The latest reiteration of the debate about grimdark epic fantasy is happily chugging along. You can read my take (with lots of links) here. And now for a roundup of the latest responses:
Foz Meadows offers her take on the debate and points out that the supposed realism of grimdark fantasy is actually a very selective view of reality and one which all too often relegates women, people of colour and GLBT people to the status of victims or erases their existence altogether. Foz Meadows also makes the same point I made before, namely that the writers of grimdark epic fantasy are overwhelmingly straight white cisgender men.
Cheryl Morgan responds to Foz Meadows and also points out that dismissing happy endings for characters from marginalized groups as unrealistic denies readers from those marginalized groups the hope that things can and maybe someday will be better.
Now I don’t believe that Joe Abercrombie meant to say that since gritty epic fantasy portrays the world “as it is”, that automatically means that women only exist to be raped or abused, GLBT people only exist to be killed and people of colour often don’t exist at all. And indeed, Abercrombie pops up in the comments to agree with Foz Meadows. However, there are other authors of grimdark fantasy (cough – R. Scott Bakker – cough) who defend the prevalence of rape and general misogyny in their works with exactly this argument. “I’m only writing it because it’s realistic”.
Writer Jerol Johnson also responds to Joe Abercrombie’s post from the POV of someone who quite enjoys the grittier side of fantasy. What struck me most about this post was that Johnson includes three female writers (Robin Hobb, N.K. Jemisin and Cherie Priest) and at least one writer of colour in his list of writers of gritty fantasy. This is remarkable, because – as I’ve noted before – women and writers of colour are usually assumed not to write gritty fantasy, even if they do. Even more remarkable is that Cherie Priest does not write epic fantasy at all (gritty fantasy is usually assumed to be epic rather than some other mode of fantasy) but steampunk and urban fantasy.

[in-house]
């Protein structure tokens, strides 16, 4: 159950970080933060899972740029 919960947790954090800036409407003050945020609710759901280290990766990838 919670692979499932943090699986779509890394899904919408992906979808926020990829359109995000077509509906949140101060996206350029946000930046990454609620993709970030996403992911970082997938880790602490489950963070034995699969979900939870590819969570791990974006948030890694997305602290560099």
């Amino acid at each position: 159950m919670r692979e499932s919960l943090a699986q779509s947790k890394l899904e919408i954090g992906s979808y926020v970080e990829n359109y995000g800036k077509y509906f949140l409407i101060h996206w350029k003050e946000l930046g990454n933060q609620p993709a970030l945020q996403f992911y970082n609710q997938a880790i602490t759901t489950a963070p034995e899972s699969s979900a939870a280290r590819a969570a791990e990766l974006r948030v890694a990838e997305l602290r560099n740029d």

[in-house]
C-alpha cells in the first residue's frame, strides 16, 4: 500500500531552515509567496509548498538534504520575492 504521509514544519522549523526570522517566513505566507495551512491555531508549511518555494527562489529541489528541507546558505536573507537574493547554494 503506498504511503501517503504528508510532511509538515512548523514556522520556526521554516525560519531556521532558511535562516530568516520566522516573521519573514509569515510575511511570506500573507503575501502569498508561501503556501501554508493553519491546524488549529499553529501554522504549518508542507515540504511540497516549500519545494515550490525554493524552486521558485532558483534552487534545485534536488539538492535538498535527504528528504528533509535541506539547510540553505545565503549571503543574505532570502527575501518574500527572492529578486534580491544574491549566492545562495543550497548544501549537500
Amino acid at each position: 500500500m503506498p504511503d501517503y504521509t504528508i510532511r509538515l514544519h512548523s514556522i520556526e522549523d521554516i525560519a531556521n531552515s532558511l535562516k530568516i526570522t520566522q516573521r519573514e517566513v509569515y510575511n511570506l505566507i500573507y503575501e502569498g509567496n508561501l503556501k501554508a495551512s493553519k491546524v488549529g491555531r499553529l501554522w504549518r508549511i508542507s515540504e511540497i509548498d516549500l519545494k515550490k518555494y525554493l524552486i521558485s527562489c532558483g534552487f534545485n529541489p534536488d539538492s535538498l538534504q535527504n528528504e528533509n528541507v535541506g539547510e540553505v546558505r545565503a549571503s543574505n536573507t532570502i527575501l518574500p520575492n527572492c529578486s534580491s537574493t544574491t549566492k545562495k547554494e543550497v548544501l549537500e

Finally, here is an Italian response to Joe Abercrombie from writer Andrea Santucci. What I find most interesting about this post is Santucci’s assertion that gritty epic fantasy apparently does not exist in Italy or at least it doesn’t sell. Even George R.R. Martin isn’t very popular over there. Come to think of it, Martin wasn’t all that popular in Germany either, until Game of Thrones aired over here (on a channel mainly associated with crappy reality shows in a horrible “chunks of three or four episodes broadcast over a single weekend” format which meant that even people who might have enjoyed the show did not bother watching, because who has the time and the patience to sit in front of the TV for hours on end?) and the books started showing up on bookstore display tables and on the bestseller lists.